Ohio State's Passing Attack Showing Improvement Through Spring Practice
As the sun finally broke through to shed some semblance of warmth on what has been a frigid Ohio spring so far, the Ohio State Buckeyes got the opportunity to practice outdoors for their seventh of 15 spring practices on Thursday.
Previously, the Buckeyes had been forced inside the Woody Hayes Athletic Center for most of their spring drills. Just this past Tuesday, head coach Urban Meyer conducted a hard hitting practice that focused on short-yardage and goal-line situations.
On Thursday, the focus shifted to Ohio State's quarterbacks and the passing attack.
Meyer, offensive coordinator Tom Herman and the rest of the Buckeyes' coaching staff wanted to test their quarterbacks with a multitude of defensive looks, including an enormous amount of blitzing. "It was a blitz-fest," Herman said after the practice concluded.
Junior quarterback Braxton Miller and his senior backup, Kenny Guiton, needed to step up and show improvement in those situations. Judging from their post-practice comments, they're happy with their progress.
“My consistency is better," Miller said. "I’m better at knowing where my guys are going to be on the field, and I’m not second-guessing myself as much.”
Miller's improvement was nearly inevitable following his offseason work with famed quarterback guru George Whitfield Jr. The Heisman Trophy candidate has displayed improved mechanics so far this spring, and as the Buckeyes prepare for the 2013 season, Miller wants to get in as much work as he can. "It's still spring ball so I've just been focused on getting a lot of reps. It's all about [preparation] in the offseason."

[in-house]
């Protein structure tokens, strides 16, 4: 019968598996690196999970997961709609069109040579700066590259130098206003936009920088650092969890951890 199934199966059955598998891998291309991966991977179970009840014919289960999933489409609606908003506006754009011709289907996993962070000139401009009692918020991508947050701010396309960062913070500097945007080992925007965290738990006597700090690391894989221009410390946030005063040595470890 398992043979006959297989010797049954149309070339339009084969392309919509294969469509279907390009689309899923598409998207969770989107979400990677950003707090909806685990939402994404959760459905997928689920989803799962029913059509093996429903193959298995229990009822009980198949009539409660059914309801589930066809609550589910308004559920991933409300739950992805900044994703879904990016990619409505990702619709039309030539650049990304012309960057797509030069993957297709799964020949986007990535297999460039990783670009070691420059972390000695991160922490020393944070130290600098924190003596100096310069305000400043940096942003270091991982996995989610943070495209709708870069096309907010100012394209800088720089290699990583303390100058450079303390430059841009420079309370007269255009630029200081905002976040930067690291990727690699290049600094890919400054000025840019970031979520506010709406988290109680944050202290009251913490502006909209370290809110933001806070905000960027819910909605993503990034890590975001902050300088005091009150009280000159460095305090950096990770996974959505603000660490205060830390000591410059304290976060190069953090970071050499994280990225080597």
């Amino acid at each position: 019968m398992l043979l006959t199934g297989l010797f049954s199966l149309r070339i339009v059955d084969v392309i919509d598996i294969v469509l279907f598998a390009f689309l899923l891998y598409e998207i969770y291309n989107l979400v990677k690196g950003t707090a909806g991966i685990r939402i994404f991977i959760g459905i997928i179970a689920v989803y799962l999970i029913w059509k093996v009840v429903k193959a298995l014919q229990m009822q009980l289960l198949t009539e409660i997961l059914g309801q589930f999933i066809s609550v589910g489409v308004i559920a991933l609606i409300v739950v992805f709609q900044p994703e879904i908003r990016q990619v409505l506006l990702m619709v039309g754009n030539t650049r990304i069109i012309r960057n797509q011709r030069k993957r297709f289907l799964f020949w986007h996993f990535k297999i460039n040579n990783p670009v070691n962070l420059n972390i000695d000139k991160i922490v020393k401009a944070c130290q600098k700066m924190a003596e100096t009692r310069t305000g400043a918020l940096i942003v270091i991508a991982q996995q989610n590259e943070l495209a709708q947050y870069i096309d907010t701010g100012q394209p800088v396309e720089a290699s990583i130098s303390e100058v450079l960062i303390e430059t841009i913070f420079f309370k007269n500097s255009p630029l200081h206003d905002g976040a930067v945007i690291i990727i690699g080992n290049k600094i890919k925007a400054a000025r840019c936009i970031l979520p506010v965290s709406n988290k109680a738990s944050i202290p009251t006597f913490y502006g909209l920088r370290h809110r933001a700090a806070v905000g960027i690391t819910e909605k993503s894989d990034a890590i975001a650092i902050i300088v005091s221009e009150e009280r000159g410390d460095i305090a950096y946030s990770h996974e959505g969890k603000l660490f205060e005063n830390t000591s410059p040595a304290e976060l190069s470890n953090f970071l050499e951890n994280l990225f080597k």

Guiton echoed Miller's comments, "We are working on the little things. There has been a lot of focus on the basics because those have to be perfect before we can be great."
The Buckeyes' passing attack could use that improvement this season. Although the offense was drastically improved in 2012, Ohio State averaged just 181.5 passing yards per game (ranking No. 105 in the country).
A consistent passing attack doesn't just fall on the quarterbacks' shoulders. Ohio State's receivers will also need to step up in 2013, and according to All-American cornerback Bradley Roby, they're on their way.
"The receivers are way better this year than they were this time last year," Roby said.
If the Buckeyes can complement their potent rushing attack, which ranked No. 10 last year with 242.3 yards per game last season, with a more diverse passing game, the Big Ten's best offense could be a lot harder to stop in 2013.
David Regimbal is the lead Ohio State football writer for Bleacher Report.
Follow him on Twitter @davidreg412.
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